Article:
Seminar in design


DES 450




These advanced faculty-initiated seminars provide opportunities for students to conduct in-depth investigations of select topics in design. The topics typically align with faculty’s current research.

Spring 2023

DES 450C: motley matters: wanderings and fictions of Vancity

Young-Tack Oh

“Whereas anthropology seeks to understand what it means to be human, architecture provides conditions for being human and responds to the human condition” (Askland, Awad, Chambers, Chapman, 2014)

The course will delve into observational and experiential approaches that find relevance in the colloquial. This will allow students to imagine a more holistic approach to socially constructed facets of the built environment. The course is open to all majors both undergraduate and graduate and welcomes the diverse perspectives which students may bring to the table. The aim of the class is to redefine accepted notions of data and find alternative ways to represent them– to find deeper associations and wider implications in little details of everyday life. Respecting the energetic relationships that make up a city and championing the multiplicity of all those involved, the research will aim to cultivate the daily tactics and creative interpretations employed by Vancouverites. Students are invited to experience the city on foot, on wheels, by boat, by rail, or any other means to discover its complexities. The aspirations of the course are guided by three main underlying concepts:

• The situationist dérive, a mode of unplanned wandering through landscapes

• Georges Perec's notion of the infraordinary, denoting the banal, the quotidian, the obvious, the common, the ordinary, and the habitual.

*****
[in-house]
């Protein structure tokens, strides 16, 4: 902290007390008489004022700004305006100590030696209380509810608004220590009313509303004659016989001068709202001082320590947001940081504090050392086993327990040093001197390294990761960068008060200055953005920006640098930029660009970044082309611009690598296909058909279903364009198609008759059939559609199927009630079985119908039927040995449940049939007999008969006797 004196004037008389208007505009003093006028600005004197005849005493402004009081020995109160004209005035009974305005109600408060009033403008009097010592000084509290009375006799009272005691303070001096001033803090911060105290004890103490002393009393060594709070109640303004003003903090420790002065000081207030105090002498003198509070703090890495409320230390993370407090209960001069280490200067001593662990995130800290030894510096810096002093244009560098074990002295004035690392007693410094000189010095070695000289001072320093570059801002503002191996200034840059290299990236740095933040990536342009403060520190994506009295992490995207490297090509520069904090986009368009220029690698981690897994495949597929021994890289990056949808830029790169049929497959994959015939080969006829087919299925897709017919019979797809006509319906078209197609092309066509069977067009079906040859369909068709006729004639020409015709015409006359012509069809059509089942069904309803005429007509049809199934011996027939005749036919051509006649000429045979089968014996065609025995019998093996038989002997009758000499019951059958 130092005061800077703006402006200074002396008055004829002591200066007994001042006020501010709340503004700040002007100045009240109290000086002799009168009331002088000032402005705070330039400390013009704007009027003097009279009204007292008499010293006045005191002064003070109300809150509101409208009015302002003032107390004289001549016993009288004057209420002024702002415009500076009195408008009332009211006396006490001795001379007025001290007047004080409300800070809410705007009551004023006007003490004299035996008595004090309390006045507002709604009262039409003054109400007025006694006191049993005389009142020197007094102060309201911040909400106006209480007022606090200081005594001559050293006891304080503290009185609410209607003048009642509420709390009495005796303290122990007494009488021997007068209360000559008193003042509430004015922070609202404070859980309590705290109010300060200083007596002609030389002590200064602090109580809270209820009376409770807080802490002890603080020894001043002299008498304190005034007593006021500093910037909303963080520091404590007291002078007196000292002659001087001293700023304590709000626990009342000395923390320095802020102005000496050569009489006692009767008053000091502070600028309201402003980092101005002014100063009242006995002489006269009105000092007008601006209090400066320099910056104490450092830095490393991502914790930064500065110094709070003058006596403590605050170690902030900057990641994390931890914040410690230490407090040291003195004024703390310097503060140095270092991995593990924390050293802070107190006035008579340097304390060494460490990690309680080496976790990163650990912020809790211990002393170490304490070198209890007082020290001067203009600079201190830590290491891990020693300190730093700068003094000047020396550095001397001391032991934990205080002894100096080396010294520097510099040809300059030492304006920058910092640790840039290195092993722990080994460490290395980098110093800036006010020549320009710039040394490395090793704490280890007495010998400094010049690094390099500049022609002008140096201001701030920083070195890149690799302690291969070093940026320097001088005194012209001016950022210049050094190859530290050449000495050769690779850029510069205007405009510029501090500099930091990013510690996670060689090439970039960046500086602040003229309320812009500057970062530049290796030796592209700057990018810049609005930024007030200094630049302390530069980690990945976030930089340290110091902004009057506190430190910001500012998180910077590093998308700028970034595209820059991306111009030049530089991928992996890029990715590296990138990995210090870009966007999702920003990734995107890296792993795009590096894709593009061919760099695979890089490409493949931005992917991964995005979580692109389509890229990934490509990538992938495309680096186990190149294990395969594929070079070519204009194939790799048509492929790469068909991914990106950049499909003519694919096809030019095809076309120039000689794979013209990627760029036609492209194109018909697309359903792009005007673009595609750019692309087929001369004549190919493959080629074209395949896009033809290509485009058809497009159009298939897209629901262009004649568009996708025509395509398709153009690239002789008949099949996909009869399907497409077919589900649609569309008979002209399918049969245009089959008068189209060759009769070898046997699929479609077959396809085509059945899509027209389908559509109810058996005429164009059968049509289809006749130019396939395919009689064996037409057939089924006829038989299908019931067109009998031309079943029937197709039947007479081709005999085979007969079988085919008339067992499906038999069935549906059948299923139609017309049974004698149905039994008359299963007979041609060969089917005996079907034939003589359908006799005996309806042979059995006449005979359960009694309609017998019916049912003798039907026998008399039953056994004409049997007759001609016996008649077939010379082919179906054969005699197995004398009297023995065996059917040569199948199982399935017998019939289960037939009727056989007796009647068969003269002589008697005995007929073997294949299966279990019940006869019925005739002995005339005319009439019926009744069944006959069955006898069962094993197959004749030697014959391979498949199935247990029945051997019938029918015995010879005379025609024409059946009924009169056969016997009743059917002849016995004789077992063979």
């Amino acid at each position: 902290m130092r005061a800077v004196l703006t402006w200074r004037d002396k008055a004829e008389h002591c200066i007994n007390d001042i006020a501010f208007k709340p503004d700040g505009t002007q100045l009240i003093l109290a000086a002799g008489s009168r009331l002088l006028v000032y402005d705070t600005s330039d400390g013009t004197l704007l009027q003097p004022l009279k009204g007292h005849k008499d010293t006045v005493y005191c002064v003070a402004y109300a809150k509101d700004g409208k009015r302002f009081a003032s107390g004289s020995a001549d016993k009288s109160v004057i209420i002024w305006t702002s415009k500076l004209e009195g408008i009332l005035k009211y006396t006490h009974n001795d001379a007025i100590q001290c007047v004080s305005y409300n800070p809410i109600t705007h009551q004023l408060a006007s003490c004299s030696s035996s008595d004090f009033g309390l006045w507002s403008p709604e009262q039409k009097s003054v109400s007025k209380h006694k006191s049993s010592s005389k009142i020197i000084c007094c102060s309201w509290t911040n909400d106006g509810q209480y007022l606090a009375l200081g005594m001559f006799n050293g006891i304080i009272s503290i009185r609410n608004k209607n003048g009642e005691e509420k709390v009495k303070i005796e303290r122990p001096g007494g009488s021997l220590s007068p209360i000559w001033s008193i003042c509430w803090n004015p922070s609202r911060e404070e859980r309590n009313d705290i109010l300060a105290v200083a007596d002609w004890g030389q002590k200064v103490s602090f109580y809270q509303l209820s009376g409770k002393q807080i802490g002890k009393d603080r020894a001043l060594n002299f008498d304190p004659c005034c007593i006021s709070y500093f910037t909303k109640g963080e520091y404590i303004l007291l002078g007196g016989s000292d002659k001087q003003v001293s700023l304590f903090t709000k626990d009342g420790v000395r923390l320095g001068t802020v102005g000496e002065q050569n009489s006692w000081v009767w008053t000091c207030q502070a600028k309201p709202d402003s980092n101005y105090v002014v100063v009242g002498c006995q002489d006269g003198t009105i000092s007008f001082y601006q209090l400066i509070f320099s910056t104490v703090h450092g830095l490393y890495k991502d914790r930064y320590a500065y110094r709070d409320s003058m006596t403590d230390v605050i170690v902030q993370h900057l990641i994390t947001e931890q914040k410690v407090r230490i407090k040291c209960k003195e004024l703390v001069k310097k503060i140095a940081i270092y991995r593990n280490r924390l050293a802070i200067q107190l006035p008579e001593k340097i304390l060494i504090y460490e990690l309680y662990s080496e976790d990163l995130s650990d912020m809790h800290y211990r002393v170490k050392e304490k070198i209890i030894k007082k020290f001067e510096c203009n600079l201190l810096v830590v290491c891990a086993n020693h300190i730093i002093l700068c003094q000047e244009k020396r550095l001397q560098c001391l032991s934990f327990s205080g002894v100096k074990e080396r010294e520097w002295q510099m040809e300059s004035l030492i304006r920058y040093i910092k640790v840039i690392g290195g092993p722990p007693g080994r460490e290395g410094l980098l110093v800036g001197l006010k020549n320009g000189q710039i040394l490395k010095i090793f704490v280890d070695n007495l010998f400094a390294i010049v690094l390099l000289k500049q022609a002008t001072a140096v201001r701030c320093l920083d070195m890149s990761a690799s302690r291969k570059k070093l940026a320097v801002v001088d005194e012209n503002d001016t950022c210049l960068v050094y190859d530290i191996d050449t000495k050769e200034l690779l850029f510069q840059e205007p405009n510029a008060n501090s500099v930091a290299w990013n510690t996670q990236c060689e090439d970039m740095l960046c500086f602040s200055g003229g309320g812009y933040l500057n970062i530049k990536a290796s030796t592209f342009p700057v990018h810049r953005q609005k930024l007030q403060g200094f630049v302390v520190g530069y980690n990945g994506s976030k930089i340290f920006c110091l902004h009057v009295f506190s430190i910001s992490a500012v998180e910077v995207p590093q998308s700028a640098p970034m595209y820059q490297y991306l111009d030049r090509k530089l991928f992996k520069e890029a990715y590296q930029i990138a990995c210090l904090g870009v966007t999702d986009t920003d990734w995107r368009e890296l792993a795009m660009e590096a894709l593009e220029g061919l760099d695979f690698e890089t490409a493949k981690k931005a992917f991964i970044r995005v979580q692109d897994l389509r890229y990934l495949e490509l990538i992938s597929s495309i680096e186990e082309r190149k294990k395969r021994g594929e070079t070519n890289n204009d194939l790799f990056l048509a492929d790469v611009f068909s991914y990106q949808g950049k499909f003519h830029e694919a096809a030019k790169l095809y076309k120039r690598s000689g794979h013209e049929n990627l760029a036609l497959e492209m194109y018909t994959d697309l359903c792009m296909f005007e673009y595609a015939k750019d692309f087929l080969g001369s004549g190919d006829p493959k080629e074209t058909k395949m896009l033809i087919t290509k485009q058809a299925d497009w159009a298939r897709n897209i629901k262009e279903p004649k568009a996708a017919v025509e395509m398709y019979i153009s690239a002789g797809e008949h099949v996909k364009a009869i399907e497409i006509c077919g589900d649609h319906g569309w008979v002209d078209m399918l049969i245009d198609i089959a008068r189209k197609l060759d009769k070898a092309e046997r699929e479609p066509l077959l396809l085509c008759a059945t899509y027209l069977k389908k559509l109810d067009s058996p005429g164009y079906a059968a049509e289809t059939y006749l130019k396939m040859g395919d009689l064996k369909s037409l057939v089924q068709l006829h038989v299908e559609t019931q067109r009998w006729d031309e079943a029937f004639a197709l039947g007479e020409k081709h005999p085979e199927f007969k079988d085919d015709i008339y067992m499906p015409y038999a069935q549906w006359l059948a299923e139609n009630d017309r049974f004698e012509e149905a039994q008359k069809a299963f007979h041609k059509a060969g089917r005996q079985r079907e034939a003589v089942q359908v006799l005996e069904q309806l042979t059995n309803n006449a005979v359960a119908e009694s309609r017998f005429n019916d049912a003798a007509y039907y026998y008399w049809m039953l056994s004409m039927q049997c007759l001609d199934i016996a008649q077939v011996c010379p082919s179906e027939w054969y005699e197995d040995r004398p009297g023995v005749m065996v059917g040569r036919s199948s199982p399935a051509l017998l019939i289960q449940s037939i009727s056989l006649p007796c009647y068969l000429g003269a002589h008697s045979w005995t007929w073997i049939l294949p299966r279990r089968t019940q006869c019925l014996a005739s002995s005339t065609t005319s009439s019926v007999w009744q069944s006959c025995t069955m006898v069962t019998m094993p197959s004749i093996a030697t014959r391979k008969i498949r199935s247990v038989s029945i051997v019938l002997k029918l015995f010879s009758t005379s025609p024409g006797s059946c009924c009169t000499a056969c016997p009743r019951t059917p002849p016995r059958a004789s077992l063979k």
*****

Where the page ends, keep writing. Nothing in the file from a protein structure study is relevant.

• Kon Wajiro’s studies of Modernology, a method for analyzing contemporary society as it exists ‘now’.

Students will be introduced to a wide range of readings intersecting architecture, fiction, art, anthropology, sociology, and many other disciplines. The course will ultimately build up to a research project based on the students' observations and wanderings of Vancouver. Topics can range from air quality, tree equity index, and indigenous histories to log booming, cruise ships, the number ‘8’, and grow-ops. Students are expected to employ multiple research methodologies ranging from archival and scientific data to participant observations and surveys. The research project will take the form of maps and a curated walk related to the topic.

Registration is open to students in any discipline in year 3 and 4 and all graduate students in any discipline.

As the current Interdisciplinary Design Fellow at the UBC School of Architecture and Landscape Architecture and founding member of Archipleasure, Young-Tack's speculative research explicates on the marginal and overlooked occurrences in contemporary urbanism— how seemingly inconsequential things form the basis of major movements and systems— and from which subversive and more playful interventions are generated.